King County has brought 46 new inpatient mental health treatment beds online since August 2016 and will bring another 46 on line by 2017.
King County, All Home and the City of Seattle have reduced barriers that impeded access to housing programs. Prior to these efforts, there were 105 distinct screening criteria that precluded many from accessing the programs that were supposed to help. Now, there are only 5 core criteria and none related to eviction history.
As part of this announcement, a new memorandum of understanding (MOU) between King County Department of Community and Human Services, Seattle Human Services Department and Seattle Office of Housing, will further align investments and the group will report on progress by the end of this year.
In the coming weeks, Mayor Murray will send legislation to the City Council to create an expert review panel to oversee and monitor City work on homelessness, to ensure the City is making progress toward the goals laid out in Pathways Home, and so the public can see that progress.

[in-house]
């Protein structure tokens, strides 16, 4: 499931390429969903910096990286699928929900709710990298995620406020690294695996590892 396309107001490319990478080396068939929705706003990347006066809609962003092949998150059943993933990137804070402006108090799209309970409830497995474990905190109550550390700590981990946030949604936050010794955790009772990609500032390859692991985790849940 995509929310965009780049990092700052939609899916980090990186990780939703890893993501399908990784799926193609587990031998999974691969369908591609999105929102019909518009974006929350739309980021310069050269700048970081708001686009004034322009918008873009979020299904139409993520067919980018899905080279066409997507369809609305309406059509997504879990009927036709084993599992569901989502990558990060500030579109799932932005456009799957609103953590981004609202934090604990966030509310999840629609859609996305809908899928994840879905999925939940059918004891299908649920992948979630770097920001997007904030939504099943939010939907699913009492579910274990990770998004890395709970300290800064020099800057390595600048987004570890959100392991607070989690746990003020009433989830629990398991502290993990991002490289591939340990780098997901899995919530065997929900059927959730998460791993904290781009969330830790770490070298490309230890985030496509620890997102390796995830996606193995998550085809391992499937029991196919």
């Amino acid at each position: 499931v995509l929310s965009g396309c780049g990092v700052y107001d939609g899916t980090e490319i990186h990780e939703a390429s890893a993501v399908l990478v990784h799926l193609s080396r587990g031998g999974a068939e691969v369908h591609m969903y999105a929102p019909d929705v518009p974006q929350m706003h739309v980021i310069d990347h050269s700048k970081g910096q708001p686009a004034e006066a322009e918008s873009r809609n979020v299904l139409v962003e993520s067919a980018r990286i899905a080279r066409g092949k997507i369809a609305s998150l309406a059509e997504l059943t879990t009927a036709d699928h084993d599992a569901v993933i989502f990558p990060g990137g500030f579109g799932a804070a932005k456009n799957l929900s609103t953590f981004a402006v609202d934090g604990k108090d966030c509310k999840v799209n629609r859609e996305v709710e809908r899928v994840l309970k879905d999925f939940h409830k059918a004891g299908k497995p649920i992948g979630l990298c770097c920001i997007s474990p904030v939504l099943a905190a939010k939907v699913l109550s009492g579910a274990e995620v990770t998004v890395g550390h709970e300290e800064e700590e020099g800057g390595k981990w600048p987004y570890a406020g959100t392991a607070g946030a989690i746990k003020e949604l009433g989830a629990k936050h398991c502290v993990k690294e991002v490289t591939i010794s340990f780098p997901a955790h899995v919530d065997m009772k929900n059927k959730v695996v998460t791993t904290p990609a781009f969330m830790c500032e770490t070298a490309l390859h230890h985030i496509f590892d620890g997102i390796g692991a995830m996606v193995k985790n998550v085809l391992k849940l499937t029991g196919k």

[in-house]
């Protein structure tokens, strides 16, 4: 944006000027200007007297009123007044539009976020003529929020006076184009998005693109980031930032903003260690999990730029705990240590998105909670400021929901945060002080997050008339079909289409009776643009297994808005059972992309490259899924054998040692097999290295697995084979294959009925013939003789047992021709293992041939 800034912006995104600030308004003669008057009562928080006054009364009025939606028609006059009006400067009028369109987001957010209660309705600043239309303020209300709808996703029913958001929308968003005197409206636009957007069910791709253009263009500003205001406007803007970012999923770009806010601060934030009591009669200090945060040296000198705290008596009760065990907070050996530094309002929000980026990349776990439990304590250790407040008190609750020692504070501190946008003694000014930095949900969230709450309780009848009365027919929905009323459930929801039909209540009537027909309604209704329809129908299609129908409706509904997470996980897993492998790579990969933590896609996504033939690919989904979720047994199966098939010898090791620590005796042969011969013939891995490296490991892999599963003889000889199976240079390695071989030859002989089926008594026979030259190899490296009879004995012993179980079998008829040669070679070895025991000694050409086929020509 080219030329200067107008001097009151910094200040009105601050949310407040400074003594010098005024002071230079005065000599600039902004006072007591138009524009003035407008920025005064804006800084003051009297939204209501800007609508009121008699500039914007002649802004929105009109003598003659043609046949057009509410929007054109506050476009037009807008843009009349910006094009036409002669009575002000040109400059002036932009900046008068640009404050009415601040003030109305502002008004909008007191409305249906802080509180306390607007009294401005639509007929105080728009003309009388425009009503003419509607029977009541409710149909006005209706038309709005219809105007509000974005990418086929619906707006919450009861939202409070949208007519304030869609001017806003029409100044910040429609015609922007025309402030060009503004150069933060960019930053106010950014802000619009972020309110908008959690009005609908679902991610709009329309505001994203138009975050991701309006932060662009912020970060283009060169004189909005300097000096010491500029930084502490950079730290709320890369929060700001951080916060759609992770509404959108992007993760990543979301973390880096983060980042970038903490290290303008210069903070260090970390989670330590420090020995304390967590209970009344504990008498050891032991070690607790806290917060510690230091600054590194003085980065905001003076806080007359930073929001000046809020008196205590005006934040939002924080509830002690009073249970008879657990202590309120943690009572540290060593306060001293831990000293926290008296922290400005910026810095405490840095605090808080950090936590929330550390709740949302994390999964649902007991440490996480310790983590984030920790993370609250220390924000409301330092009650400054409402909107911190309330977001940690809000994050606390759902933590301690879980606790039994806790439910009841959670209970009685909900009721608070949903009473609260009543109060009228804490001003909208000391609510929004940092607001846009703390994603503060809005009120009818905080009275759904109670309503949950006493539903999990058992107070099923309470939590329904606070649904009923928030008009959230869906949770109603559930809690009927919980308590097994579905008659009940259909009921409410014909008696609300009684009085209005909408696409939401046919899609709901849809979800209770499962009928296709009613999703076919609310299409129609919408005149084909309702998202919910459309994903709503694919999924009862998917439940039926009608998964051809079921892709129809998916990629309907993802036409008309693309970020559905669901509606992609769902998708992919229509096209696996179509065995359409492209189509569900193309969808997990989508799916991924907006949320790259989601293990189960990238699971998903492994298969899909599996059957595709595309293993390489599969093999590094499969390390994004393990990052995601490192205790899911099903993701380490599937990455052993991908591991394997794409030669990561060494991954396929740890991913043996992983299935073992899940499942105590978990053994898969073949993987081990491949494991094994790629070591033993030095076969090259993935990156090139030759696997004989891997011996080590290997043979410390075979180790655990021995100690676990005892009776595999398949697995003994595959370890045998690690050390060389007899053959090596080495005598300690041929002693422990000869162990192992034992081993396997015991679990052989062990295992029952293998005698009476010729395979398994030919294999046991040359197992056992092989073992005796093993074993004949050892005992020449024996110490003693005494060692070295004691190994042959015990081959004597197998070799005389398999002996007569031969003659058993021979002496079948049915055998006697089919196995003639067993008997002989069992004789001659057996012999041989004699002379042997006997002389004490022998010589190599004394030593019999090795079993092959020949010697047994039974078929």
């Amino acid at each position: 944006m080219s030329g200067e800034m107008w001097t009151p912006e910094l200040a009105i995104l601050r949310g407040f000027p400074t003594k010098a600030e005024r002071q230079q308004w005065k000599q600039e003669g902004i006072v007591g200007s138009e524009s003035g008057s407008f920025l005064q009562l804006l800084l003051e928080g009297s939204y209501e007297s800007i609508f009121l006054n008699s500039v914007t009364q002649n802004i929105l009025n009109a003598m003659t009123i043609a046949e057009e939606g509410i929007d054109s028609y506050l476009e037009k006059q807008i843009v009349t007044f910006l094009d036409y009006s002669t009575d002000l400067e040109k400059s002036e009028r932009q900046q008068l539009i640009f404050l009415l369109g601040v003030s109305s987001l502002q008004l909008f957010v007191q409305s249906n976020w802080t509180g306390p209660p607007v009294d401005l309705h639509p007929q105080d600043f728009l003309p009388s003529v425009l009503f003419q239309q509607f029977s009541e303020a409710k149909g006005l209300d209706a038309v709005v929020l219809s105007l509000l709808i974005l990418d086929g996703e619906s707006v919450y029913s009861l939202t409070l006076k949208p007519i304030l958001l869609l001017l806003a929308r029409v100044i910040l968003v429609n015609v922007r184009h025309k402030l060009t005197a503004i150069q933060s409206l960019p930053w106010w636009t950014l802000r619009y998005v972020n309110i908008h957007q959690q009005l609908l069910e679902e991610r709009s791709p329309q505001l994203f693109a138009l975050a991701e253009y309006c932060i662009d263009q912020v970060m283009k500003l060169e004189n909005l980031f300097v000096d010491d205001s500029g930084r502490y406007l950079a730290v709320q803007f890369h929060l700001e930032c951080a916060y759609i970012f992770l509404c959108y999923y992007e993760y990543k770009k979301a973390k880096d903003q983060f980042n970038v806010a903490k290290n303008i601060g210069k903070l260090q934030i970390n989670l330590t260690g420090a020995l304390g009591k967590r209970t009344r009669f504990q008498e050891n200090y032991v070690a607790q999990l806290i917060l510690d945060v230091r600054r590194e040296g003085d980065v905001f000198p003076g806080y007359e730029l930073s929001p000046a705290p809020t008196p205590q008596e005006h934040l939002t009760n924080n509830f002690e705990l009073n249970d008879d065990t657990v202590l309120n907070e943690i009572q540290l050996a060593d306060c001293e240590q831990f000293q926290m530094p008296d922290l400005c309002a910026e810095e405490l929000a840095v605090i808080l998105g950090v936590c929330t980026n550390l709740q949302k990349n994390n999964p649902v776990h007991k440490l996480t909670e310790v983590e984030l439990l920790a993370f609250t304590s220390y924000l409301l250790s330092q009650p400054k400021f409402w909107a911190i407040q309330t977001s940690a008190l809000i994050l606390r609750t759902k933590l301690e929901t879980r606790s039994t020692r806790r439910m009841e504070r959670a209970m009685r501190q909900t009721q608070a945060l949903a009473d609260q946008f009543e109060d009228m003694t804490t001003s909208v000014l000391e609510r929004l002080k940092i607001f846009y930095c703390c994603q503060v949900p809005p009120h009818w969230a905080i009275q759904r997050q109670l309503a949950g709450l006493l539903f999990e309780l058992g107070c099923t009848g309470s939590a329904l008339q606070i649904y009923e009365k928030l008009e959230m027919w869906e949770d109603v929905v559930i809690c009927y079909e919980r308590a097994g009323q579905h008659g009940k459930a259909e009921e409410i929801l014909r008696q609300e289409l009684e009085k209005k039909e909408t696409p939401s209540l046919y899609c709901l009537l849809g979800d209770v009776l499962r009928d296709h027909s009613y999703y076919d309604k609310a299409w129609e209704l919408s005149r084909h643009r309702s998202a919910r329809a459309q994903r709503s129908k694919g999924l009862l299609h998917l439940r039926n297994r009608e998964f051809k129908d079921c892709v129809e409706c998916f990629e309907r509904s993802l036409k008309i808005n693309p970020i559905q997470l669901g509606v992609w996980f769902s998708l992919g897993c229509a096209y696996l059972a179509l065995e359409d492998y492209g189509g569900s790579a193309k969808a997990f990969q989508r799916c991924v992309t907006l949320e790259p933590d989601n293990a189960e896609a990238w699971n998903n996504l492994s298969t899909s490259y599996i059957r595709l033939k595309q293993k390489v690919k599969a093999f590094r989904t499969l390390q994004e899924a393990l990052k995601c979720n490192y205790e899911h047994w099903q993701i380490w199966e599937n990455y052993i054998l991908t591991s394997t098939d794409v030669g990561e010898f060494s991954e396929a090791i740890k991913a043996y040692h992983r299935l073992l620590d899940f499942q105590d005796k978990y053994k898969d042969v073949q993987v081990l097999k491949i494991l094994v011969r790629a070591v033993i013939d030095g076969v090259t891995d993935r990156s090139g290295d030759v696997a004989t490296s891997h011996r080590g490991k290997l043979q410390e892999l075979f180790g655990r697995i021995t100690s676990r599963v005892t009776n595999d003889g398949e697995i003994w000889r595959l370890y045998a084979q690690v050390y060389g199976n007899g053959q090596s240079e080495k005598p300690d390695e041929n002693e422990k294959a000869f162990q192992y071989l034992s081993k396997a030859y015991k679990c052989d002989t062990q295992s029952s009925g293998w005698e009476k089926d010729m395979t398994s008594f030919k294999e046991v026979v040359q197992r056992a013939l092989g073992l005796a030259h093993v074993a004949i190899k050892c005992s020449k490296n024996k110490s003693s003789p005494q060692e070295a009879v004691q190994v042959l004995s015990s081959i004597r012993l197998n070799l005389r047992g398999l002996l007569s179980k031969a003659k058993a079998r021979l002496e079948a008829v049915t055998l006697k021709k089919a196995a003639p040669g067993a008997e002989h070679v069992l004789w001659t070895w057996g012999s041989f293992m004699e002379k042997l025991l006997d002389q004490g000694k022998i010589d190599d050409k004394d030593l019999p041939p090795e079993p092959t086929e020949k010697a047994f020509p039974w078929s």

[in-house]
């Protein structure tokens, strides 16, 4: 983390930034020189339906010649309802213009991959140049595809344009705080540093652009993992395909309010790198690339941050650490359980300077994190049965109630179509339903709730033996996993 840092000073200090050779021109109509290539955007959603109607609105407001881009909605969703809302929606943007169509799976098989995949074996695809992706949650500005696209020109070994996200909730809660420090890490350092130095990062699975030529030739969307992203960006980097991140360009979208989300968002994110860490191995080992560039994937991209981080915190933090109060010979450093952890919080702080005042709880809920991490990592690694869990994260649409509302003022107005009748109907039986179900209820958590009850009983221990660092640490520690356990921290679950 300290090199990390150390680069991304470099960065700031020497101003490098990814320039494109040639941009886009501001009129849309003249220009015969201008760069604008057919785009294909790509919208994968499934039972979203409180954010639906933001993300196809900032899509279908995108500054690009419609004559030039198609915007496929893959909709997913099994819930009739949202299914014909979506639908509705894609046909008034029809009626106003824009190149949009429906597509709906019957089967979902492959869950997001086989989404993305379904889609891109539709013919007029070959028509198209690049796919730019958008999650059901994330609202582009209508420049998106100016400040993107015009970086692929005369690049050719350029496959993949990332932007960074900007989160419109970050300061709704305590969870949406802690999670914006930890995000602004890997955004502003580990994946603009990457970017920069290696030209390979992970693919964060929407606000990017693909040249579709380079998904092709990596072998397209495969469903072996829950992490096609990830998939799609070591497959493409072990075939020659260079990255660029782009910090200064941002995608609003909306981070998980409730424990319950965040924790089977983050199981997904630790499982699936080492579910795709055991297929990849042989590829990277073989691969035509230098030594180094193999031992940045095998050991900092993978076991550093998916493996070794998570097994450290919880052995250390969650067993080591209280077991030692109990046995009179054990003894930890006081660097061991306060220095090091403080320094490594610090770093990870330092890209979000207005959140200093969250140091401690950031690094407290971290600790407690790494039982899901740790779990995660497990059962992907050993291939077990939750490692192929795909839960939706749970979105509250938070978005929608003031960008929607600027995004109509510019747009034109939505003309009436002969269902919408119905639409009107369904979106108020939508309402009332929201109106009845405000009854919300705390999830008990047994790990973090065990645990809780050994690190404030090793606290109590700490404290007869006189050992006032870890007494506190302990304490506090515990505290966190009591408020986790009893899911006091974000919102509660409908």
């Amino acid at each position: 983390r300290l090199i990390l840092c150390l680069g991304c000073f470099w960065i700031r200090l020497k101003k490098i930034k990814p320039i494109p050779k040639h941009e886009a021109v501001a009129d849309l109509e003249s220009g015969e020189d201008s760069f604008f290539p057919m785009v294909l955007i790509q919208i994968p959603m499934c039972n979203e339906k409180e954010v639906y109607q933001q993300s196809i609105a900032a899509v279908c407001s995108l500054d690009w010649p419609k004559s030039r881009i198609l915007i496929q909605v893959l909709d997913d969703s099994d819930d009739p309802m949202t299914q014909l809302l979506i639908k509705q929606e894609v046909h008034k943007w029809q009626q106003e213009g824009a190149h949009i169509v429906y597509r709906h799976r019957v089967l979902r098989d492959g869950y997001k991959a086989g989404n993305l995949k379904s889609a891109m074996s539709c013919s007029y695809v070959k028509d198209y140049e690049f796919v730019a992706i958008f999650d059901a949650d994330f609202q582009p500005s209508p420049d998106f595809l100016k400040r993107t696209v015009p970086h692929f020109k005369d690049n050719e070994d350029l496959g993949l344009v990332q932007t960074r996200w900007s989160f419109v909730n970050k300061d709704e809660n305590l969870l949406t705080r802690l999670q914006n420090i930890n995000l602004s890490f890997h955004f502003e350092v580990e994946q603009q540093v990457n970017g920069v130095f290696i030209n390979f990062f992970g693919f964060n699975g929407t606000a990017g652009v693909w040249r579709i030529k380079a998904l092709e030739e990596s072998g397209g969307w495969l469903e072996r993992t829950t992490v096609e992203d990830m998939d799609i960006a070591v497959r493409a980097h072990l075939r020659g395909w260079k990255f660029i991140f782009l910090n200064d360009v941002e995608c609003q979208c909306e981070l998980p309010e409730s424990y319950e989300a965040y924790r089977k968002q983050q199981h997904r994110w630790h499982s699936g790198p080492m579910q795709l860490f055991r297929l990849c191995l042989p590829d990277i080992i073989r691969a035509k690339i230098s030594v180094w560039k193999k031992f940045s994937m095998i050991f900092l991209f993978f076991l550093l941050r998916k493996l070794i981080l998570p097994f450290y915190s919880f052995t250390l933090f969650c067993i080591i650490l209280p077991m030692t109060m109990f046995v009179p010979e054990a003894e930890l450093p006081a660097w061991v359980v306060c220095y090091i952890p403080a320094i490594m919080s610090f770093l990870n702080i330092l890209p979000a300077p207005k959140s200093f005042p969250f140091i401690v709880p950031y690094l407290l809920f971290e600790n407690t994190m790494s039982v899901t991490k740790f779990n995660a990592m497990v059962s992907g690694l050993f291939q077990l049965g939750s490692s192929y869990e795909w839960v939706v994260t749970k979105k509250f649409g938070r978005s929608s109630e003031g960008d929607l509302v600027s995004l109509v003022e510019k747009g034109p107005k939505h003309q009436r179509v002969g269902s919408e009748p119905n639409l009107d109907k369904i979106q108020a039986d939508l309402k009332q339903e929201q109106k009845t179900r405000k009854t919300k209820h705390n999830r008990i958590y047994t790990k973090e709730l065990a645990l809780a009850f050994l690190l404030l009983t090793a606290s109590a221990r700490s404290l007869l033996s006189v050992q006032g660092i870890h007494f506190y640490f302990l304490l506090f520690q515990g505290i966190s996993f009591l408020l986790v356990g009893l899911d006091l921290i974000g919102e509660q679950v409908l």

Today’s announcement will accelerate this work by helping ensure the system is more inclusive to those who need services and housing, and will significantly increase housing options, whether short-, medium-, or long-term. Offering these options and tying them to needed services helps get more people through to permanent housing quickly.
The citywide tax that the mayor has scrapped was supposed to get on the ballot via petition signatures rather than going through the council.